Friday, March 8, 2013

Winter Birding at the Experimental Lakes Area

After enjoying a week of warm weather and birds in Louisiana, I headed off to the Experimental Lakes Area (ELA) in northwestern corner of Ontario. Usually ELA is a place to visit in the summer when its not under three feet of snow and ice, but this year we decided that a winter sampling trip was in order. I packed my long-johns, wool socks, and extra-warm gloves and caught a flight to Winnipeg last Sunday.

I was met in Winnipeg by my friends Bruce and Nicole, who were kind enough to give me a bed for the night and, more importantly, promised to take me birding. It doesn't get any better than that! They picked me up at the airport and we headed off into the frozen tundra that is Winnipeg in the middle of February. After a brief stop at their place in Warren, we drove over to Oak Hammond Marsh. This is a birding paradise during much of the year. The extensive area of restored marsh is usually full of waterfowl, raptors, and an assortment of wading birds.

We didn't actually see any birds at Oak Hammond.

You must understand, three feet of snow and ice on the marsh tends to discourage wading birds from hanging around the marsh. I guess I will have to return when the birds are actually there. All was not lost, however, because we got to spend rest of the day seeing crows (boo!) and enjoying a nice Indian dinner (yay!).

The next morning, my student and I were picked up by a colleague in downtown Winnipeg and we headed off to Experimental Lakes Area. We were somewhere between Winnipeg and the Ontario border when a black-billed magpie (bird #52) flew across highway in front of us. After a quick trip to the grocery store for provisions, we drove the 30 km snowy road into camp and were greeted by a gray jay (birds #53).

Gray Jay at the Experimental Lakes Area
My winter sampling and bird watching adventure had started! Besides drilling holes in the ice to water sample, this was a great opportunity to see birds that are rare or absent from southern Ontario. Perhaps I would see a spruce grouse? A boreal chickadee? Or maybe a black-backed woodpecker? These were all possibilities.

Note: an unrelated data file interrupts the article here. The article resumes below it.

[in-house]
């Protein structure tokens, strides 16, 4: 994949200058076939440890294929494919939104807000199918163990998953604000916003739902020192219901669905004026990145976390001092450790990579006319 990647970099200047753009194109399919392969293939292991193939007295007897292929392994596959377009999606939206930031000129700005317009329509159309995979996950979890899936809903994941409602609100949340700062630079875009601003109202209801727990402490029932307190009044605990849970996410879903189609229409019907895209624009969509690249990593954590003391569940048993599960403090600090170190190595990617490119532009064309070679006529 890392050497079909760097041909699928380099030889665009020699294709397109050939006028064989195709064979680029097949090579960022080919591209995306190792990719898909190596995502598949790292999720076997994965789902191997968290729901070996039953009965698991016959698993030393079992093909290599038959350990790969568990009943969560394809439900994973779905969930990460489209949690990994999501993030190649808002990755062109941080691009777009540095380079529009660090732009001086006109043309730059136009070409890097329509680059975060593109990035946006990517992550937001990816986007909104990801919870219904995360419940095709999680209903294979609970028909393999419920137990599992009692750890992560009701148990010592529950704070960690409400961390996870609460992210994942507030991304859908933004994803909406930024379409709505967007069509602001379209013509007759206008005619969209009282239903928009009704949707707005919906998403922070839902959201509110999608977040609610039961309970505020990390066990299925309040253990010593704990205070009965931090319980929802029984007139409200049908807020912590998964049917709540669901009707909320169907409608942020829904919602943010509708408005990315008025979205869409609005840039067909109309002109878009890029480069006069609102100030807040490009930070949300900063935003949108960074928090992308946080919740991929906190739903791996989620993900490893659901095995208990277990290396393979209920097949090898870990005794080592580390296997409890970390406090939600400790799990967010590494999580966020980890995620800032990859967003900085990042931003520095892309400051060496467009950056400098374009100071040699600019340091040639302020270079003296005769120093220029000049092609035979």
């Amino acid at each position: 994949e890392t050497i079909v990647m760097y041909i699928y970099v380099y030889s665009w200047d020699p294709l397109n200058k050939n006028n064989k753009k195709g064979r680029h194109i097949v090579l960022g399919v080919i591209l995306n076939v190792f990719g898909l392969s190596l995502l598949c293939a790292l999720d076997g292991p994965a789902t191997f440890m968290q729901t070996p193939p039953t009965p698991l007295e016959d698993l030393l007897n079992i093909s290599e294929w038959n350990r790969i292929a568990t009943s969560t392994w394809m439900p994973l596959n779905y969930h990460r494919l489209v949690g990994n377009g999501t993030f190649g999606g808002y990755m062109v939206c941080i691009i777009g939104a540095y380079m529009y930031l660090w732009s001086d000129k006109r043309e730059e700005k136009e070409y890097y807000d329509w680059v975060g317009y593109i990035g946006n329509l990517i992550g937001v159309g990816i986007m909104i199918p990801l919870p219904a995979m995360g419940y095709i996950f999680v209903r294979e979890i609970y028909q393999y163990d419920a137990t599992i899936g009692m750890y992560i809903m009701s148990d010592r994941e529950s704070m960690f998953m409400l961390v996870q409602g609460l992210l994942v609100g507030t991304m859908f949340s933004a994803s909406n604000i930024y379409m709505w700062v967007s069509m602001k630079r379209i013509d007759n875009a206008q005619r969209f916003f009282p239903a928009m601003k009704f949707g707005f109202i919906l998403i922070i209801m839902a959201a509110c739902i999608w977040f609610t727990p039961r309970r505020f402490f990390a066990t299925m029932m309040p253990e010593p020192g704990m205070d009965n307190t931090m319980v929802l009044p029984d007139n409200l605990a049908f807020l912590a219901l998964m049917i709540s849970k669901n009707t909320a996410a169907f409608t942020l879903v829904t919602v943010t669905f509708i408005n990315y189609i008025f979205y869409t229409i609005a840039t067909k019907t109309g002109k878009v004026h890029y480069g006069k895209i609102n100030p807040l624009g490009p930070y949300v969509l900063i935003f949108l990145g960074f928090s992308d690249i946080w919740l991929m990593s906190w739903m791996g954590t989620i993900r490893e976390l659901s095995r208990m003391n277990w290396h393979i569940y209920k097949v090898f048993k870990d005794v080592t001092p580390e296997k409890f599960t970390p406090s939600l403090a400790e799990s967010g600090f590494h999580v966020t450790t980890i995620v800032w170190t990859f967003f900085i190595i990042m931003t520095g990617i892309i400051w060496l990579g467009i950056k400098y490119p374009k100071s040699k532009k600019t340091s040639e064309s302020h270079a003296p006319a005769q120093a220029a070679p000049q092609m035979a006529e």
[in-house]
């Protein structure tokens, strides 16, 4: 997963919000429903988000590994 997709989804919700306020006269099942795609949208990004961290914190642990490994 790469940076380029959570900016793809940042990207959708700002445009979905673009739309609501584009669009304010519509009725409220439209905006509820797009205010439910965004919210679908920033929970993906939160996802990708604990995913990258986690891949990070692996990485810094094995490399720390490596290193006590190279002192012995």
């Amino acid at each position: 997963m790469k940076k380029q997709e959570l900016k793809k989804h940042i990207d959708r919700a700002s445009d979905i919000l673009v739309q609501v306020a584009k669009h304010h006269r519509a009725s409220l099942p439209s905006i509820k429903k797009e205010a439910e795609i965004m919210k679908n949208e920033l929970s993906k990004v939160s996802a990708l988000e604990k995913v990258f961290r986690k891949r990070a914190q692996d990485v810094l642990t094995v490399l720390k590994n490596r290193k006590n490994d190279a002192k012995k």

It turns out that seeing birds at the Experimental Lakes Area in the middle of February is not easy at all. There are, of course, the grey jays and ravens that fly over camp, but where are the other birds? Perhaps I should take a short-hike into the bush... through the 3 feet of snow? Perhaps a quick trip on the snowmobile.. at 30 mph hurdling down a snowy camp road or across a barren frozen lake? Ok, after the first day I decided I would be lucky to pick up 2 or 3 birds on this trip. I spent my days sampling water and filtering it in the lab. 

Paul adds ZnCl to a water sample collected on Lake 240 at the ELA

Snowshoeing across Lake 221.
Our rides waiting for us on Lake 224.
As much fun as this may look, it really was a lot of work. One day I drove the skidoo down a narrow, steep, snowy trail on a slush covered Lake 114. Immediately I was stuck in the slush and it took 4 of us to extract the machine from the slush and to get it back up the hill. Another day, it was cold enough that ice started to form on the top of the tubes almost as soon as I filled them up, which made putting the cap onto them difficult and one tube shattered in my hand. It didn't hurt immediately, but the bleeding from my thumb would not stop. I figured that would mean that it would be a good idea to drive to the emergency room in Kenora. On the way in, I saw a lynx (although not 'technically' a bird) and a ruffed grouse (bird #54), so the trip was totally worth it. Of course I had to have two pieces of glass (or 'large foreign bodies' as the doctor called them) extracted from my thumb.

While loading the truck on the last morning, I heard the characteristic woodpecker peck-peck. I saw it fly over to a tree and moved in for a closer look. It was an American three-toed woodpecker (bird #55). What a great way to end my trip to the Experimental Lakes Area.

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